Last month federal Finance Minster Jim Flaherty revealed the “Economic Action Plan 2012“, the budget will see the eligibility age for Old Age Security (OAS) raised from 65 to 67. OAS payments can also be deferred by eligible Canadians for a maximum of five years beginning in 2013 in exchange for higher benefits. These changes will affect Canadians under the age of 54. If this is you, now is a good time to revisit your retirement plans.
There are 3 sources of retirement income that are available to Canadians when they retire. Some people refer to them as the 3 pillars or the 3 legged stool.
1. Government programs : (CPP & OAS)
2. Employer sponsored plans: (Defined benefit pension plans (DB), Defined contribution pension plans (DC), Structured RRSP’s (STRP), Deferred profit sharing plans (DPSP’s), stock plans)
3. Individual Accounts: (Individual RRSP’s, TFSA’s non-registered plans)
Generally speaking there are 3 variables that Canadians have control over that would impact the final retirement income they receive from their employer sponsored plans and individual accounts. These are;
2. Investment return
In regards to time the earlier the participant sets up the plan and starts contributing the more they will have at retirement due to the magic of compound interest & longer exposure to market growth. For investment return the participant who holds more aggressive investments such as equities over a long period of time comes ahead of the conservative investor who has their money in low risk type investments like fixed income funds. It can be argued that contributions are the one variable that participants have the most control over. Particularly those Canadians who have access to employer sponsored plans.
Believe it or not only 40% of working Canadians have access to employer sponsored plans. The remaining 60% (over 12 million Canadians) will have to rely on Government programs or their own individual accounts to reach their goals.
For those working Canadians who are lucky to work for an employer that provides a group retirement savings plan such as a DC pension plan or STRP do benefit from employer contributions. These plans, also known as money purchase plans, usually have contribution formulas where the employer matches the employee’s contributions up to a certain limit. Food for Thought: One coffee or small snack a day translates to $5000 extra dollars a year in retirement
Food for Thought: One coffee or small snack a day translates to $5000 extra dollars a year in retirement
If a worker does have access to a group plan where contributions are matched then the employee should take full advantage of the employer match. Example, if an employer matches a 100% of employees contributions up to 6% of earnings then the employee should put in 6% of their pay to get the full match. There are some employees who site budgetary constraints for not putting in the full match. Unfortunately they miss out on the ‘free money’ that is put on the table. Another way to look at it is to ask yourself what investment out there provides you with a 100% return on every dollar you put in. The employer contributions are also seen as an automatic pay raise.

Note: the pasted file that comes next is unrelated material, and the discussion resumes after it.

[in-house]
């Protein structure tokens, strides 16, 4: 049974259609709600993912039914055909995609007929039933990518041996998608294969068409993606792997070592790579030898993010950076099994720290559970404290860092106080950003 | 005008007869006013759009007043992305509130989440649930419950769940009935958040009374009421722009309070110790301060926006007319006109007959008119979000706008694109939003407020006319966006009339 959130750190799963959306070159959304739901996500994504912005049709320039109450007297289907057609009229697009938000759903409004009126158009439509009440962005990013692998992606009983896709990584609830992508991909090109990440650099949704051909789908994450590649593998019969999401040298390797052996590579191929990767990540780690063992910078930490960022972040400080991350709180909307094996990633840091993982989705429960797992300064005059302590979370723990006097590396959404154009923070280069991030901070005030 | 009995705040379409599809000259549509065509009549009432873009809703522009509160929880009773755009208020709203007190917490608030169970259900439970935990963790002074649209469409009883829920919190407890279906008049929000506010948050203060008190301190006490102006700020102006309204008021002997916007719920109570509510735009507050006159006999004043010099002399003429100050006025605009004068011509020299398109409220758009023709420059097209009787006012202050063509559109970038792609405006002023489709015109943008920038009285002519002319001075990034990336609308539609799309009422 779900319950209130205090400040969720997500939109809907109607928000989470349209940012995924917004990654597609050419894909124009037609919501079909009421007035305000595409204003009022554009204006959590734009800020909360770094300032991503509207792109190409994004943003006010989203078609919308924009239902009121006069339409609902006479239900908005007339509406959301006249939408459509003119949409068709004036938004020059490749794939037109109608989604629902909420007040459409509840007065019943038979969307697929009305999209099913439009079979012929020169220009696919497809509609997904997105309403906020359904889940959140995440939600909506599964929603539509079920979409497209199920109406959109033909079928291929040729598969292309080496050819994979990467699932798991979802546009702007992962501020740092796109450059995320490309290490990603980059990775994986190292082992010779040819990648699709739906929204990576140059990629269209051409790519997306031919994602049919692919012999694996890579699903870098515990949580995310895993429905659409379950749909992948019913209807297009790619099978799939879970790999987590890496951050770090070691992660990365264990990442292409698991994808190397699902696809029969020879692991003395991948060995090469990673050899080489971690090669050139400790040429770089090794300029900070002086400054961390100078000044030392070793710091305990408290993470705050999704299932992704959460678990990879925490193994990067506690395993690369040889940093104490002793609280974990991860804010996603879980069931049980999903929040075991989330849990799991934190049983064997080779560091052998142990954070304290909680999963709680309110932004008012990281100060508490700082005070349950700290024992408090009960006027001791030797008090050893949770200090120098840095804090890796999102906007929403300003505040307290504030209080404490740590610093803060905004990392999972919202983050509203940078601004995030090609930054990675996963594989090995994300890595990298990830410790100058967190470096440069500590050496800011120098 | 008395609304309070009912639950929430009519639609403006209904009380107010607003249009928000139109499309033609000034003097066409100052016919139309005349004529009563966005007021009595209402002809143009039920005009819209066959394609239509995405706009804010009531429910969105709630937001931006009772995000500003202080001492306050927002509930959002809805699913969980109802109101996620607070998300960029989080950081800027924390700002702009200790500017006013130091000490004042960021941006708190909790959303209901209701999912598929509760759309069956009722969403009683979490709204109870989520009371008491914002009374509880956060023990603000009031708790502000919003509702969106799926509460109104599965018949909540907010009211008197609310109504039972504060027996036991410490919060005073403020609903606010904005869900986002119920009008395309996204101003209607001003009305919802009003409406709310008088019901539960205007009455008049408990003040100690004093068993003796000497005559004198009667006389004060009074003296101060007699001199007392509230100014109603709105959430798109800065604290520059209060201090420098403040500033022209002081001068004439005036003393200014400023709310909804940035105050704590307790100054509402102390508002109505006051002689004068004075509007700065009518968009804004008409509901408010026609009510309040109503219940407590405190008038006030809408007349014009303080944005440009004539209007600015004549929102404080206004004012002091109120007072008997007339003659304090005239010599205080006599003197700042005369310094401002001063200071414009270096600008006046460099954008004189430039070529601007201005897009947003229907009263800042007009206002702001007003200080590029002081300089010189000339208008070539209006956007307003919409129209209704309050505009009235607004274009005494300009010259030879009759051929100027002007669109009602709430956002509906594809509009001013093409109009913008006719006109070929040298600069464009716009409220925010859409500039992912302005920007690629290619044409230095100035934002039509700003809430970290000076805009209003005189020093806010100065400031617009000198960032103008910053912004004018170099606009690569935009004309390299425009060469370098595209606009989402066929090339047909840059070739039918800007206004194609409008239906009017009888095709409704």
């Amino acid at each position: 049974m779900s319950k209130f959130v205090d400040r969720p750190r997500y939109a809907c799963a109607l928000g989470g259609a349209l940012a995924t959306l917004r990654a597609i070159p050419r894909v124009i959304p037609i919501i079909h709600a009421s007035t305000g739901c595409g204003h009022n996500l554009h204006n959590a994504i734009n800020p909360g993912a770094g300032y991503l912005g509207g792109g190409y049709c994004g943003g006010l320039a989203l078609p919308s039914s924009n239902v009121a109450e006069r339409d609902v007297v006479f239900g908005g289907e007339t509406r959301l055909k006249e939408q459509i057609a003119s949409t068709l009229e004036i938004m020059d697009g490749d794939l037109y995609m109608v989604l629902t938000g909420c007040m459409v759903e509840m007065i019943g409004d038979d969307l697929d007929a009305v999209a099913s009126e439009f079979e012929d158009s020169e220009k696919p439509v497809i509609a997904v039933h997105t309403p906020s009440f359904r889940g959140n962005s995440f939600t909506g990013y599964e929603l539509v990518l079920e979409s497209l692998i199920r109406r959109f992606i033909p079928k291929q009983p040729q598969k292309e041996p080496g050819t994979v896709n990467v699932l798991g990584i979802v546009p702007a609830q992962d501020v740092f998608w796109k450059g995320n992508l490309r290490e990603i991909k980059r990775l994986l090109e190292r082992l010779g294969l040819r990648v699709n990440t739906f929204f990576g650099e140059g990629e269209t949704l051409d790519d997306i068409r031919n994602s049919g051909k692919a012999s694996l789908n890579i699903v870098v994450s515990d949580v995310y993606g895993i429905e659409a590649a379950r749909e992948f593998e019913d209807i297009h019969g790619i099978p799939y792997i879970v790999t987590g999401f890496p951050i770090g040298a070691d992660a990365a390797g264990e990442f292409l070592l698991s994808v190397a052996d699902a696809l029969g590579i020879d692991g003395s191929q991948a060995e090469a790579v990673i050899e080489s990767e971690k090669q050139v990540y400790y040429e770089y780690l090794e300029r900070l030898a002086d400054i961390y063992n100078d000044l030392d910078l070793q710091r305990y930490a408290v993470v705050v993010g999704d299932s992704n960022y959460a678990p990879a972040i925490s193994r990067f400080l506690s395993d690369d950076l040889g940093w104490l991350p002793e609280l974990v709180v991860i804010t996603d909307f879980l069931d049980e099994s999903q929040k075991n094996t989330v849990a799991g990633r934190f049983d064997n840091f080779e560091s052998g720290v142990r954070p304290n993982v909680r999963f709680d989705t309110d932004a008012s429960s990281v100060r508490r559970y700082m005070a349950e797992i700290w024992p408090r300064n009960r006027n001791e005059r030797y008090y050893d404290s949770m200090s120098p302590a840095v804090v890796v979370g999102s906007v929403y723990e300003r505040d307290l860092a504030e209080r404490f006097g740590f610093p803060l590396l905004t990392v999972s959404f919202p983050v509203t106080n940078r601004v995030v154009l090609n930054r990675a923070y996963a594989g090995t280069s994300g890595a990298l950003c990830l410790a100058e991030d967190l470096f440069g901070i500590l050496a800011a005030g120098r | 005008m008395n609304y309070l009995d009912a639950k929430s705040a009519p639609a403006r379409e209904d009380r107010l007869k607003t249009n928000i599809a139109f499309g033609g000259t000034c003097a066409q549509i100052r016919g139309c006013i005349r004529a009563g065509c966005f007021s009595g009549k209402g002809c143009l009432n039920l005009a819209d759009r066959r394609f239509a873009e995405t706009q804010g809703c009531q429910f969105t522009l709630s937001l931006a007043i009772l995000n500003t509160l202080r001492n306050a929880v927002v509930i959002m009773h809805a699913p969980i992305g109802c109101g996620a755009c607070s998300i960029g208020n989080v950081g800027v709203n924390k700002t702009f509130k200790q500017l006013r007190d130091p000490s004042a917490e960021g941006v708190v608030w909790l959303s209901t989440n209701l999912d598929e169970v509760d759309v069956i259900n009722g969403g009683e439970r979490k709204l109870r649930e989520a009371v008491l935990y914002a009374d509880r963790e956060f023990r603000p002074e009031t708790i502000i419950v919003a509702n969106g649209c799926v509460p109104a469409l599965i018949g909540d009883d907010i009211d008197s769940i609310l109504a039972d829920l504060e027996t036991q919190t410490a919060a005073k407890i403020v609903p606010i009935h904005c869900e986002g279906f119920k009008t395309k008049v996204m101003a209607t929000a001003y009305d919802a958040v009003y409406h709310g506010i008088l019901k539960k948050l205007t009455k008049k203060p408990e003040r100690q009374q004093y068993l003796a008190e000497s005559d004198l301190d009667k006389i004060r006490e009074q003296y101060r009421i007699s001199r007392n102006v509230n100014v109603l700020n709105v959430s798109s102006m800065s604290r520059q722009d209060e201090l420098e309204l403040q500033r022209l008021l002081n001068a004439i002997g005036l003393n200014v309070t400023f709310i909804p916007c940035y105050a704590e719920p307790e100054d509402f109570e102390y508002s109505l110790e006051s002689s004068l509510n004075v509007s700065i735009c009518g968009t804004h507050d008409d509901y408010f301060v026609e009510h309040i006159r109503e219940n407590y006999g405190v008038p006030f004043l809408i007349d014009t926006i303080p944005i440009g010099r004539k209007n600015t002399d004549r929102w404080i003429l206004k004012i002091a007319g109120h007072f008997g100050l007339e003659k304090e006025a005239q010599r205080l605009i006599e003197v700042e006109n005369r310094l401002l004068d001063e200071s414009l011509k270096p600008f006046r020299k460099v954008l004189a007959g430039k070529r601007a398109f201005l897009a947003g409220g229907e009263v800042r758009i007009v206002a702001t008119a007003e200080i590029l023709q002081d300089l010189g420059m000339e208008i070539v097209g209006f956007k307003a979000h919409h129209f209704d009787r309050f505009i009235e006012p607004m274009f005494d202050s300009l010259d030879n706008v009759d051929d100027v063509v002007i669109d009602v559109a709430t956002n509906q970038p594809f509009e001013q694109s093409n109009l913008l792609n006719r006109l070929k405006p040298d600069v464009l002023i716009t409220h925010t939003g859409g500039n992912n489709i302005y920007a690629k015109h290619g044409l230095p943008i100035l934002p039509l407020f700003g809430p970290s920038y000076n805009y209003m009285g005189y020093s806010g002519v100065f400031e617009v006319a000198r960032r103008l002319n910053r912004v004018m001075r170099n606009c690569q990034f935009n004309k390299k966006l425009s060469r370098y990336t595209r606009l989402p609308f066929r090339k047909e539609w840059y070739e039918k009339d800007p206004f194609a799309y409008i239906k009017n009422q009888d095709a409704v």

Other matches that are common are an employer matching 50% or 25 % of every dollar an employee puts in to the plan up to a certain limit. The employer can also base their contributions on years of service.
If the employer allows employees to put in additional voluntary contributions on top of what the employer matches, employees should consider taking advantage of this option as well. This is another great way to leverage your group retirement savings plan. Just remember not to exceed the Canada Revenue limits. For 2012 the limits for a DC pension plan are the higher of 18% of current year’s income or a dollar amount of $23,820 and for a STRP it is 18% of previous year’s income or $22,970.
The other benefit of group plans is the low Investment Management Fees (I.M.F’s) that the company has negotiated on behalf of the employees. The fees are usually lower than the fee’s that an individual would get from an outside retailer like a bank. If you have market related investments in your RRSP at a bank then the fees are called MER’s (Management Expense Ratios). These fees go to the fund manager for managing the investment. If you do the homework and you see that the fees at the outside retailer are higher than what is being charged in your group plan there is an option for you. You can always ask the provider who record keeps your group plan if you can transfer those ‘outside’ registered assets into the group plan to benefit from the lower fees. Please remember to find out what fees the relinquishing institution will charge you for transferring the money out.
For those of you curious to project your retirement income websites that you might find helpful to do this are Fidelity and Standard life.
Please see links below
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